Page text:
July 29, 2005
Volume 33
Issue 30

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Sex Talk by Simon Shepard
Speaking of Objectification
We all want to be loved for who we are.

But when others look at us, they see what they see. And sometimes what they see - or think they do - is Twink, Leather Dad, Black Guy, Chub, or Hottie. That sort of much-criticized superficiality is called "objectification," and it's - supposedly - overly common among queer men.

Often, objectification is linked to racial stereotyping - and not just by white guys. A young Asian is a "submissive boy," an African-American is objectified as a horse-hung horny homie. Age is often a factor, too: Older men are Daddy Tops, while younger guys are mindlessly submissive twinks. At its best, objectification provides a sort of sexual shorthand. At its worst, it's thoroughly dehumanizing.

Not even the great-looking are immune. One young fellow with a perfect male-model face complains, "I'm tired of people reacting to me solely on the basis of my looks." Poor baby.

But is sexual objectification always so bad?

"We may say we don't want to be viewed as sex objects," says one observer of the queer scene, "but then many of us go to great lengths to become a 'type.' Because, let's face it, in a cruising situation, first impressions - especially visual ones - make all the difference. Who walks into a bar and thinks, I bet that guy over there has a beautiful mind?"

Certainly, there are times when a bit of objectification can be good for the soul. Says one heavyset man in his 30s, "I already know I have a winning personality. But not everyone is into guys as big as I am, so when I catch a chub-chaser looking at me with lust in his eyes, I don't really care if he's thinking about my conversational skills. After all, I know I'm more than just a waistline. He can discover that after we get it on."

On the other hand, men do have minds and souls, and approaching guys as nothing more than pieces of fuckable meat - as much fun as that can be on occasion - is ultimately impoverishing. Someone who is focused on circuit parties and facial peels is unlikely to lead a fulfilled life. But how many men are like that, really?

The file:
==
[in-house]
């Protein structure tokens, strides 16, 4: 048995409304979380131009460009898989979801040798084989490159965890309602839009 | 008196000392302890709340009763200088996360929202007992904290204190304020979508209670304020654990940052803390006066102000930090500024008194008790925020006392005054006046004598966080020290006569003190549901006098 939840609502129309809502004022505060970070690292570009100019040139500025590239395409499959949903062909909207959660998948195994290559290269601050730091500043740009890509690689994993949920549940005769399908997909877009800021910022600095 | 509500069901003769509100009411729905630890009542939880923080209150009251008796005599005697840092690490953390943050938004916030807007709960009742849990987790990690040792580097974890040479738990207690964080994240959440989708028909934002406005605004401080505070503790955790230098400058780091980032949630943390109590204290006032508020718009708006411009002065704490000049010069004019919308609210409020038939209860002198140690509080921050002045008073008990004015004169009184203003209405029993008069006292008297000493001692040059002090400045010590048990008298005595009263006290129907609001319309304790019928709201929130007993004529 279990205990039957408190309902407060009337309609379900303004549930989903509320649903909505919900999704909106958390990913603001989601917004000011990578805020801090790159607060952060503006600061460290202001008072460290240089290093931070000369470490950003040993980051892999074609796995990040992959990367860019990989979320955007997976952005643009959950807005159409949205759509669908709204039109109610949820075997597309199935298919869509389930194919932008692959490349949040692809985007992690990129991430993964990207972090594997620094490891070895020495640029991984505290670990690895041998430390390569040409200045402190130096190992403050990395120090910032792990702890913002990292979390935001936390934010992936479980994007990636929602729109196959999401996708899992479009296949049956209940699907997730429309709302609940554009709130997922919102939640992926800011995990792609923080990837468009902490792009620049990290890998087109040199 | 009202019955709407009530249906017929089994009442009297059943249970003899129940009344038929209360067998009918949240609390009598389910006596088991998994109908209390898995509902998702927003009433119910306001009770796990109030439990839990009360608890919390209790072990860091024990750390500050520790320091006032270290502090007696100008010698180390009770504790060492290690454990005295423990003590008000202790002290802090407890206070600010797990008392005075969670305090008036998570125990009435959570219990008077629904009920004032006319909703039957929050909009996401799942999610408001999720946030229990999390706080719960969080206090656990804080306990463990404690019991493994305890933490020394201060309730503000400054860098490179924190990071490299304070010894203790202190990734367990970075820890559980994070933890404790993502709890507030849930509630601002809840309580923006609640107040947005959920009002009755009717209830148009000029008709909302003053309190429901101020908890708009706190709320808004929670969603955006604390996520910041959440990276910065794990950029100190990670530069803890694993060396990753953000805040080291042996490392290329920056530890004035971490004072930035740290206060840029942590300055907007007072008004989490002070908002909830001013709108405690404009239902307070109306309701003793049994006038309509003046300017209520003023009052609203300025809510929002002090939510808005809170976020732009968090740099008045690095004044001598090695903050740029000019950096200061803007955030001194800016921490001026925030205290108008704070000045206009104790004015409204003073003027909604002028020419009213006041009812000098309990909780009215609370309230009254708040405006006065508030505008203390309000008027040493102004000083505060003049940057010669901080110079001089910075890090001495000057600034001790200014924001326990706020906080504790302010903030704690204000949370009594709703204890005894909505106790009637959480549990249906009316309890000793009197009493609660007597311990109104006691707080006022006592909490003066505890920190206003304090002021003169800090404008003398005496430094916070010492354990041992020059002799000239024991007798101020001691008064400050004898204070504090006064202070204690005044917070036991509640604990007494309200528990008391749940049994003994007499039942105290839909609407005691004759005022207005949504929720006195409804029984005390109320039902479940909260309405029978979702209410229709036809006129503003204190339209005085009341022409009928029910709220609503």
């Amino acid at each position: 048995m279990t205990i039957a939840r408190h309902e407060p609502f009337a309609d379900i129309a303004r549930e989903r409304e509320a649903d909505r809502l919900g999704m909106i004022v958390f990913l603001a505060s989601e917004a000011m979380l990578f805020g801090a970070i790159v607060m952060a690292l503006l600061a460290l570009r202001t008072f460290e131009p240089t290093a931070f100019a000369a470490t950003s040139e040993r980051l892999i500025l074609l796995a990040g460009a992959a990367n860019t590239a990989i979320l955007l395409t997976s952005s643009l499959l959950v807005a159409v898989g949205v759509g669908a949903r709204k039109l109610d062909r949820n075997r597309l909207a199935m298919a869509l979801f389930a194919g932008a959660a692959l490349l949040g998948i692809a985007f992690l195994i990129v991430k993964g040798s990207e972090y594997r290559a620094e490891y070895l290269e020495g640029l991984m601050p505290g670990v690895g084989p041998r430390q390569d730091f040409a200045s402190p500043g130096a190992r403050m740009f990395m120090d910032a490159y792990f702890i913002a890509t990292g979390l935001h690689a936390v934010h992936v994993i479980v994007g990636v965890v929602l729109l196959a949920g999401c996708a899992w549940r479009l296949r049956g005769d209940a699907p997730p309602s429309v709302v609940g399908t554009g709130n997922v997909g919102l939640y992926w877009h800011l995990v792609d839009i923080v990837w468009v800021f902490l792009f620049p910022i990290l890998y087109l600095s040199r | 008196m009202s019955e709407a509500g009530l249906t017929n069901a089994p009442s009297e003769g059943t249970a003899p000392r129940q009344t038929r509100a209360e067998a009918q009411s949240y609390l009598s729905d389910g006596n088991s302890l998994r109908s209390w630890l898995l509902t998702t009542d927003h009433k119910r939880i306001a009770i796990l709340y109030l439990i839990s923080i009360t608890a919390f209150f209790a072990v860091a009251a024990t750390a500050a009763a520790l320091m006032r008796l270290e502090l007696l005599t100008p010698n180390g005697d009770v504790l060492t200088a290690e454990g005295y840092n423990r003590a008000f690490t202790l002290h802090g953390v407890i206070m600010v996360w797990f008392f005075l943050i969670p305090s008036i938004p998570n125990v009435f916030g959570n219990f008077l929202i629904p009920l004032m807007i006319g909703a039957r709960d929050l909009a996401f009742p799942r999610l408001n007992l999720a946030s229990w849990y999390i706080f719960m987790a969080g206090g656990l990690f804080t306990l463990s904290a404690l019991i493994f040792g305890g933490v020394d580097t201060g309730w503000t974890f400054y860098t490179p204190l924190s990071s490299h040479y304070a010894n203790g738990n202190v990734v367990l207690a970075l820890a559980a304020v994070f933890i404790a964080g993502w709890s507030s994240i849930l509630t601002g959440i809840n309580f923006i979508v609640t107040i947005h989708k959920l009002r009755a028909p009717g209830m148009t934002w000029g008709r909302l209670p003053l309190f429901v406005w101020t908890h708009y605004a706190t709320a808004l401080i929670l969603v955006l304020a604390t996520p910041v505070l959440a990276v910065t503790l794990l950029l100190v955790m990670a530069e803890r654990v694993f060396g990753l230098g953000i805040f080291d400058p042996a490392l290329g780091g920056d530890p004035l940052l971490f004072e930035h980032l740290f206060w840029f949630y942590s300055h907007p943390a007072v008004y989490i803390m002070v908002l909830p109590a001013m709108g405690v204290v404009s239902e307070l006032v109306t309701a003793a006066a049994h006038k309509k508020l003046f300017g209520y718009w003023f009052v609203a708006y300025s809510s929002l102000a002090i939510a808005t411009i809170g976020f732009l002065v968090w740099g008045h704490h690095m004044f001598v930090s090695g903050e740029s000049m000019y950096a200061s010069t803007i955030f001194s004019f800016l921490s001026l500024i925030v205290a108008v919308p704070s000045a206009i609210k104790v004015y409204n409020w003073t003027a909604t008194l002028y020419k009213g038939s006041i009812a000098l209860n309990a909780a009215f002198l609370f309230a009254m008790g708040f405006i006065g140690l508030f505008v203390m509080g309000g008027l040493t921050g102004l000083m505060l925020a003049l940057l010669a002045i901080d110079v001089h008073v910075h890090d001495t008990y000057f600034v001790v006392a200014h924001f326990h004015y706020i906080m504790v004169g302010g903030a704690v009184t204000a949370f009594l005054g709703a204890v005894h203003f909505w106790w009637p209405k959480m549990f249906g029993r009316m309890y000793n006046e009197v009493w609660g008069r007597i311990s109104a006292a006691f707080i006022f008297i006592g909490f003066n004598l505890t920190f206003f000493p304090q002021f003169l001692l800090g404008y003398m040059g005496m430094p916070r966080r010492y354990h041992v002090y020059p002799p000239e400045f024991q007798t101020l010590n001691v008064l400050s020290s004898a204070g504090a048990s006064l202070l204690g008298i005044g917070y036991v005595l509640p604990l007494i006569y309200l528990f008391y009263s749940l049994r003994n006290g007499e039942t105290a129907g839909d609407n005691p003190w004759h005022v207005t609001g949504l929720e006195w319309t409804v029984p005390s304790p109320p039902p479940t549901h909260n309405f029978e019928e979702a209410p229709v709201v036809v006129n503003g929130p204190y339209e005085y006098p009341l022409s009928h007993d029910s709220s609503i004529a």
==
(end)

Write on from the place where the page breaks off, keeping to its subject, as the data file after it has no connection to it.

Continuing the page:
"I think Gay guys get a bad rap for being sexual objectifiers," says the queer-scene observer. "After all, look at the images of straight women that are out there. It may simply be a guy thing that when our dicks are hard, we too often don't look past the surface. But there are plenty of male/male couples who approach one another as fully rounded individuals. It just requires a bit of sensitivity and paying attention."

We all live in societies burdened by "isms" - racism, ageism, and that ol' insidious looksism. And one man's meat is another man's "I don't think so." But sometimes you may want to feel like nothing more than a slice of desirable sirloin. Certainly, there are occasions - a night at a dance club, an hour at a video arcade - when fully rounded human beings are quite beside the point. One part-time slut explains, "When I go to a sex party, I want to suck dick. Sure, I'm open to getting to know the men there on a whole bunch of levels. But first let them pop in my mouth."

One problem with sexual objectification is that those not fitting into a preordained set of parameters may get ignored, to the impoverishment of all concerned. But let's face it: guys can be pigs. As with most things sexual, moderation is the watchword. Just remember that the sex object in your bed has needs and feelings.

And then fuck the hell out of him.

Simon Sheppard is the author of Sex Parties 101, Kinkorama, and In Deep: Erotic Stories, and can be reached at Visit Simon at
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